Due to data centers’ dispersed locations, carefully crafted messages of environmental stewardship, and acquisition of land and energy through shell companies, their construction by major technology firms rarely receives sustained, in-depth attention from local or national media. Although comprehensive maps of data centers are accessible for public use (Bell), there are few, if any, centralized maps dedicated to understanding the imbrication of data centers and climate change concerns. This article sheds light on such an imbrication by using mapping methods to geolocate data centers from “the big four” technology companies: Apple, Amazon, Facebook, and Google. In effect, we seek to map the basic contours of the environmental unconscious of digital composing. Although necessarily imperfect, partial, and unfinished, our map works to show climate change rhetorics as they manifest in particular data center locations. By visualizing the data center landscape and compiling themes based on an analysis of news articles and company reports, we map and guide readers to see competing rhetorics about climate change in the technology industry. Specifically, we used map data to analyze public texts and discuss six themes related to climate change and data center ecologies (see our “Viewing” section).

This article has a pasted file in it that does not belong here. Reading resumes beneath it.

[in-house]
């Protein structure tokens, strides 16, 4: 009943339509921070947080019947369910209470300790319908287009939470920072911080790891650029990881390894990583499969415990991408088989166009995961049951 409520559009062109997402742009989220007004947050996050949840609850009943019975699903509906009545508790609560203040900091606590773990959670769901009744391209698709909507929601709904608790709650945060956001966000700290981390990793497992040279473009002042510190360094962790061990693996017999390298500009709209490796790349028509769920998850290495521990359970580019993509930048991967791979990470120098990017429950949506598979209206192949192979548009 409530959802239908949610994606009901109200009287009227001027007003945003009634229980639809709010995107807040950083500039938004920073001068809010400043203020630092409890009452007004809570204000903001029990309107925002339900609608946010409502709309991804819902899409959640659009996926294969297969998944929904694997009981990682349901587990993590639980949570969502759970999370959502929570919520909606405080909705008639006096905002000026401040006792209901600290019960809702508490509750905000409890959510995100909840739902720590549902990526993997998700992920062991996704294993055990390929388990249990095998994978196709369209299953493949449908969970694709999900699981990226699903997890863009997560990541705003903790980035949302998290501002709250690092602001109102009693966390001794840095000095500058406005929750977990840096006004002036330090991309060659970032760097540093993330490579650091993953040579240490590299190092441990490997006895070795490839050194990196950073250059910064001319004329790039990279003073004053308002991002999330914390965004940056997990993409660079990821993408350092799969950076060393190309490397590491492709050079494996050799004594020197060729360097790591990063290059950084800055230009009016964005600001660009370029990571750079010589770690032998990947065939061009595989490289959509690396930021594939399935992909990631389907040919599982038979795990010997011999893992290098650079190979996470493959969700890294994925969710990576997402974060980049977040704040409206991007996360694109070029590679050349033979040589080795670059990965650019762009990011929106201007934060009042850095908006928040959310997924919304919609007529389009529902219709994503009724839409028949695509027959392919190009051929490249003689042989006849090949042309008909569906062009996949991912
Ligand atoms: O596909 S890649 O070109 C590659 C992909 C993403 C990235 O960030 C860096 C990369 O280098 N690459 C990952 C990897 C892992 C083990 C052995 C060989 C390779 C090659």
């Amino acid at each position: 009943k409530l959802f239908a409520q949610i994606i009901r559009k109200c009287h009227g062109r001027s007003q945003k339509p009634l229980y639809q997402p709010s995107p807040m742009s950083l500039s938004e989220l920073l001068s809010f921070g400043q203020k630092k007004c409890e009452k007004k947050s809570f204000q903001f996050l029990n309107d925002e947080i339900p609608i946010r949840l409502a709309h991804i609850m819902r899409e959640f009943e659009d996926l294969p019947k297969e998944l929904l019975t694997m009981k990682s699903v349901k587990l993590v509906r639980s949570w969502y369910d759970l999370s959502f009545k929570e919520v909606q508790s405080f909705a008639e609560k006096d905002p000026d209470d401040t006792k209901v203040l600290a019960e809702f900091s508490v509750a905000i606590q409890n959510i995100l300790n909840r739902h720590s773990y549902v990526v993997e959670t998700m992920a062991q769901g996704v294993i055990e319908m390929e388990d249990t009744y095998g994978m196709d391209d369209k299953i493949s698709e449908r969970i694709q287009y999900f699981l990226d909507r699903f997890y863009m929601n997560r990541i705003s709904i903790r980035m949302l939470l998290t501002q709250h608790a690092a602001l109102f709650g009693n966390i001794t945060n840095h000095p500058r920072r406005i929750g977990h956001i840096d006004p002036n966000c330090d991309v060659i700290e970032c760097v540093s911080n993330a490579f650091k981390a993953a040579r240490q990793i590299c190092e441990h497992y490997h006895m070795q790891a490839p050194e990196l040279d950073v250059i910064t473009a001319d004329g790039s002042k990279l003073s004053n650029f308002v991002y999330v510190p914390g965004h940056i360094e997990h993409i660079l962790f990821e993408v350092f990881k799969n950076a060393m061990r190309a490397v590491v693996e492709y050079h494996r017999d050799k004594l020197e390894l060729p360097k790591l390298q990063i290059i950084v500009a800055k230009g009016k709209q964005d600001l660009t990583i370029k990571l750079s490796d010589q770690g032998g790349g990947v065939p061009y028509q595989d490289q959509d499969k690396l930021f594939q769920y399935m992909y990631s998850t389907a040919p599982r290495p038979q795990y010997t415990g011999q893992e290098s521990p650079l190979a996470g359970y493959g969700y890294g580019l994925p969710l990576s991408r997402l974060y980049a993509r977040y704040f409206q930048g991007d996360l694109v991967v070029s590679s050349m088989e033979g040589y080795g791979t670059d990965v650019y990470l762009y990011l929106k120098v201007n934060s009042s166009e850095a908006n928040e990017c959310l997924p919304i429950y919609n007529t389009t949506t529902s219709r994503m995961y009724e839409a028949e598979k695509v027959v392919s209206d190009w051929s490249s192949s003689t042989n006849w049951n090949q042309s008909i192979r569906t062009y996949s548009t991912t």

We open this article by defining data center ecologies and articulating their consequences through scholarship in digital infrastructure, ecology, and new materialism. Data centers have presented a sort of paradox; such algorithmic powerhouses keep our world connected while threatening ecologies, bodies and their communities, and energies of the planet (Edwards 61). Later, our map design visualizes and discusses competing climate change rhetorics in emergent data center ecologies. Finally, we articulate two ways in which our map—and others yet to be constructed—might be taken up by future scholars and students. Open-access interactive mapping lends itself well to future inquiries and designs about the relationship between digital composing and data center ecologies. In a zettabyte era, the environmental unconscious is at risk of being further muddled as data companies increasingly attempt to paint a greener picture of their environmental impact. We call for researchers to continually map such companies’ environmental impact on local ecosystems through public humanities projects.